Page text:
I have forgotten how to write I lamented silently. And then wondered for the umpteenth time why the elements had conspired to cause my Muse to send me to exile. I had no idea, none at all.
“I have no clue at all,” I sighed somewhat audibly.
“No?” exclaimed she.
My wife took me by surprise, I have to admit. Actually, now that I recount the conversation, I realize that I had committed a blunder at the very beginning. I had used my voice to express my thoughts. Thoughts need not be uttered with vociferation. At least my thoughts, not Mozart’s perhaps. But, as I said, I had enjoined my brain waves with my vocal chords. And forgotten all about the faux pas. Hence the confabulation that followed.
“No?” I fumbled, in response to what I mistook to be an unprovoked utterance on the part of my wife. “I mean what are you referring to?”
“I have no clue at all.” A clear soprano confronted me. Well, I have to admit that I wasn’t exactly sure if it was a flawless soprano, which Wikipedia identifies as lying between 261 Hz and 880 Hz, and I don’t know even vaguely what that means. But I am sure that I heard the words clearly.
“How do you mean?” I asked therefore. It’s best to leave as few controversies to vagueness as possible. I can’t recall the person from whom I inherited this piece of questionable wisdom. Disappearing behind a curtain of vagueness is also known to be a potent weapon to save oneself from embarrassment.
“I meant whatever you had said when you said whatever it is that you said.” Clear sharp answer.
You see, age has done things to my comprehension and it took me a good deal of mental struggle to simplify the somewhat compound sentence she had employed to refer to whatever I had said when I said whatever I had said. I failed of course.
So, I asked her, “Whatever did I say when I said whatever I said?”
She replied, “I have no clue at all!”
“But didn’t you claim only a second ago that there indeed was a whatever that I had said and that I did say it when I said it?” I shed a tear or two this time.
“Of course I did,” said she.
I was at my wit’s end now. Blood pressure, sugar, cholesterol and all the other things that conspire to make doctors examine your lipid profile or whatever, were rising.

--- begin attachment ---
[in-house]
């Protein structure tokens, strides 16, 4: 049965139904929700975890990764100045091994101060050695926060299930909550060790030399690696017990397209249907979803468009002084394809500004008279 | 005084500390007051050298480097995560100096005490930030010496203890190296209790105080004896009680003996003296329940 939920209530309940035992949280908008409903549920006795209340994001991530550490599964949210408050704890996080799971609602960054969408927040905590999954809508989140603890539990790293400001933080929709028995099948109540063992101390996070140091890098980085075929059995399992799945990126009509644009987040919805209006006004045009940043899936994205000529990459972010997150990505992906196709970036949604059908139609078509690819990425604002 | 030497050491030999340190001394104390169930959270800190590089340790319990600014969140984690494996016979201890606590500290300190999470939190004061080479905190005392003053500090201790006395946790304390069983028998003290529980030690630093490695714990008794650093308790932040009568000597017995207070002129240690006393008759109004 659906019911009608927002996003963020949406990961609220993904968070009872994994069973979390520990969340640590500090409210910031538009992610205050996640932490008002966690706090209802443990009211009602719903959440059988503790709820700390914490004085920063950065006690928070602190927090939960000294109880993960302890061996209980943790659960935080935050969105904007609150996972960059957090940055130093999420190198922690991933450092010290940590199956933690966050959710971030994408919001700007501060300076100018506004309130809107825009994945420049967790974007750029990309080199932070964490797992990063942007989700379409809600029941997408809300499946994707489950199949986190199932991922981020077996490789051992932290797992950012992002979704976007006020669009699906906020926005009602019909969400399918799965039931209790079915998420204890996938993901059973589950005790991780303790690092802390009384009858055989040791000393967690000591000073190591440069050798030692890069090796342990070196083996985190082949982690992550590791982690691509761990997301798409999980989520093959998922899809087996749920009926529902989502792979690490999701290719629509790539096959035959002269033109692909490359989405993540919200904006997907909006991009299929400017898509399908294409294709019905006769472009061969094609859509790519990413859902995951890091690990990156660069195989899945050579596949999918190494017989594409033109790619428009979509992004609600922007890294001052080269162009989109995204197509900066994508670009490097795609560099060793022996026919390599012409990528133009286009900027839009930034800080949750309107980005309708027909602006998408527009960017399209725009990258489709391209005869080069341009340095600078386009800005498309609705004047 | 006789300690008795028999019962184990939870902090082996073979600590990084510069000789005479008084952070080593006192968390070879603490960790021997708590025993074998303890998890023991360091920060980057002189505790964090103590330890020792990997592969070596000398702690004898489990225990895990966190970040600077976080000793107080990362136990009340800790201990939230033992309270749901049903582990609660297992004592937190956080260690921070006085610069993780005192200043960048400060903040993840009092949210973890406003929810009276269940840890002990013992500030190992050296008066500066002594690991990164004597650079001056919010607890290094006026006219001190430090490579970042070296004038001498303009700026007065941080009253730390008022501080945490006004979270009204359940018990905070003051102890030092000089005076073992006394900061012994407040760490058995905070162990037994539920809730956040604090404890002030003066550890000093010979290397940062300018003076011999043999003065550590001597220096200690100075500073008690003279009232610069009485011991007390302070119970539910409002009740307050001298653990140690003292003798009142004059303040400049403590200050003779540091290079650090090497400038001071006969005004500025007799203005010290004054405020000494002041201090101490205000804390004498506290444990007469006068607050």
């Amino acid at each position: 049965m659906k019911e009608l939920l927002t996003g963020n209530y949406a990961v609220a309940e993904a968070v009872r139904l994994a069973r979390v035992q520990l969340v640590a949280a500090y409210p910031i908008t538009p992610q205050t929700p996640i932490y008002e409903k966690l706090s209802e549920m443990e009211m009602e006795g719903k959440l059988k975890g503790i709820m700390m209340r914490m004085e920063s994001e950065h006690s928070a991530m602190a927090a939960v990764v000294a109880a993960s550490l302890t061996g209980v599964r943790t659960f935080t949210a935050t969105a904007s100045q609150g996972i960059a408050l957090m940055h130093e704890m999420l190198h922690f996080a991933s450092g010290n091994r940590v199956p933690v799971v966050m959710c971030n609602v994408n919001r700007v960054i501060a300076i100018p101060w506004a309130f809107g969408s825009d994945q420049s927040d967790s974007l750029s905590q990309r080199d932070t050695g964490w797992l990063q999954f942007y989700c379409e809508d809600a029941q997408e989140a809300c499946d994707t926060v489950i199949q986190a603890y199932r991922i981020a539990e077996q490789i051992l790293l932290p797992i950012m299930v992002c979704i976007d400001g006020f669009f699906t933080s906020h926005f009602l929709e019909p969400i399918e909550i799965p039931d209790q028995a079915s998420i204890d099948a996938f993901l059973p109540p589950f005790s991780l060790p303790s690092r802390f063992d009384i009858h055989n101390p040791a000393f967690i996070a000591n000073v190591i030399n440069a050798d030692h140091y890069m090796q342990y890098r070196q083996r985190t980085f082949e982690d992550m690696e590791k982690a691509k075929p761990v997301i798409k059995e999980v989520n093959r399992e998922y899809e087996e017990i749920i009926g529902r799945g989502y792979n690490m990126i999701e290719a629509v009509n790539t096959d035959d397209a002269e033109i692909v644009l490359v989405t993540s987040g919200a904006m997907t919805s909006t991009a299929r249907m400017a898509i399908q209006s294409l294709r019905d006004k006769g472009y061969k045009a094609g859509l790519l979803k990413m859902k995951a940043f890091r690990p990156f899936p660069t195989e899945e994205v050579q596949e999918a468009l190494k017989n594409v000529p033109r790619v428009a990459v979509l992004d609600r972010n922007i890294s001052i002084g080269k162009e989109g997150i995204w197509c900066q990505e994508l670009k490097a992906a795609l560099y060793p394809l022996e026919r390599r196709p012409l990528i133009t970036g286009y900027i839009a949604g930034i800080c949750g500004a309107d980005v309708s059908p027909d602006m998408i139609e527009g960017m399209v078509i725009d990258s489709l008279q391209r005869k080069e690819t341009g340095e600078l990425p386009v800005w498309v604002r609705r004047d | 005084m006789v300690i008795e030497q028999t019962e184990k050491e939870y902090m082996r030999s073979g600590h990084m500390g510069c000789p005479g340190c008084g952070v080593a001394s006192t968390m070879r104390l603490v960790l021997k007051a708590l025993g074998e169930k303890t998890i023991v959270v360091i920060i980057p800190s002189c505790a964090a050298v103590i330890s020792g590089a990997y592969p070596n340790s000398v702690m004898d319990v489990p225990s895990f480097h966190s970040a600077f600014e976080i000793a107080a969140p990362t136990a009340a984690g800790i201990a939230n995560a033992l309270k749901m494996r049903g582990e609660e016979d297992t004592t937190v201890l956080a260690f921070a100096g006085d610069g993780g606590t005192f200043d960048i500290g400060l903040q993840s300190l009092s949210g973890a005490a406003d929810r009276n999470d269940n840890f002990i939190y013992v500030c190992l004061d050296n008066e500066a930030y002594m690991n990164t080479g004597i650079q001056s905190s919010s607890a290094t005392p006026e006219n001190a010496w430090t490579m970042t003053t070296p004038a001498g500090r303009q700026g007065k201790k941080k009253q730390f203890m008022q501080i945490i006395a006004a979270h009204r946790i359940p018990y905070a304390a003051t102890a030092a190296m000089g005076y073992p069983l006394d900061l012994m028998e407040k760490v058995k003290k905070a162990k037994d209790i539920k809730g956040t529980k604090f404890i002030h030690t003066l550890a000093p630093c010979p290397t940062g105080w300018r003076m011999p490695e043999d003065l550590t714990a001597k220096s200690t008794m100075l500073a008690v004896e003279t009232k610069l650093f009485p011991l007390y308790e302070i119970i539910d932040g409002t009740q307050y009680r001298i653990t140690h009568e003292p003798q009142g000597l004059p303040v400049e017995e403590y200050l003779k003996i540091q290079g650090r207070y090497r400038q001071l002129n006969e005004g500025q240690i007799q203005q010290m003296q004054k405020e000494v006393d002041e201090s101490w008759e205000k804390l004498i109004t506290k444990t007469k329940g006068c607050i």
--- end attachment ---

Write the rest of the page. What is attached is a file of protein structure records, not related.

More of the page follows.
It was clearly time for me to give up. So, I didn’t give up.
Instead, I said, “If it were done when ’tis done, then ’twere well it were done quickly …”
It had the intended effect. Her confidence had received a jolt. There was a flustered look on her otherwise pretty face.
“What’s that supposed to mean?” she demanded.
I tried to explain as best as I could. “It’s advisable to finish off unpleasant things with alacrity. Dilly dallying doesn’t help.”
“What unpleasant thing?” she asked suspiciously, her left hand surreptitiously searching for a blunt weapon I thought, should emergencies arise.
“Such as murder,” I explained. That’s what Macbeth had observed prior to killing Duncan.
“I knew, I knew …” she thundered this time, flourishing a rolling pin in her left hand.
“You knew what?” I said more than sheepishly now, swiftly taking cover under the dining table.
“I knew you were planning to murder me and that’s exactly what you were mumbling to yourself.”
“Mumbling to myself?” I bewailed hidden from her line of vision and ended up finally with a hesitant “What?”
“I don’t have a clue,” she wailed now hurling the rolling pin towards the object hiding under the table. The target was missed, for I heard the noise of splintered glass.
And in the meantime I keep wondering, still sitting under the table, why it is that I have forgotten to write.
I really don’t have a clue.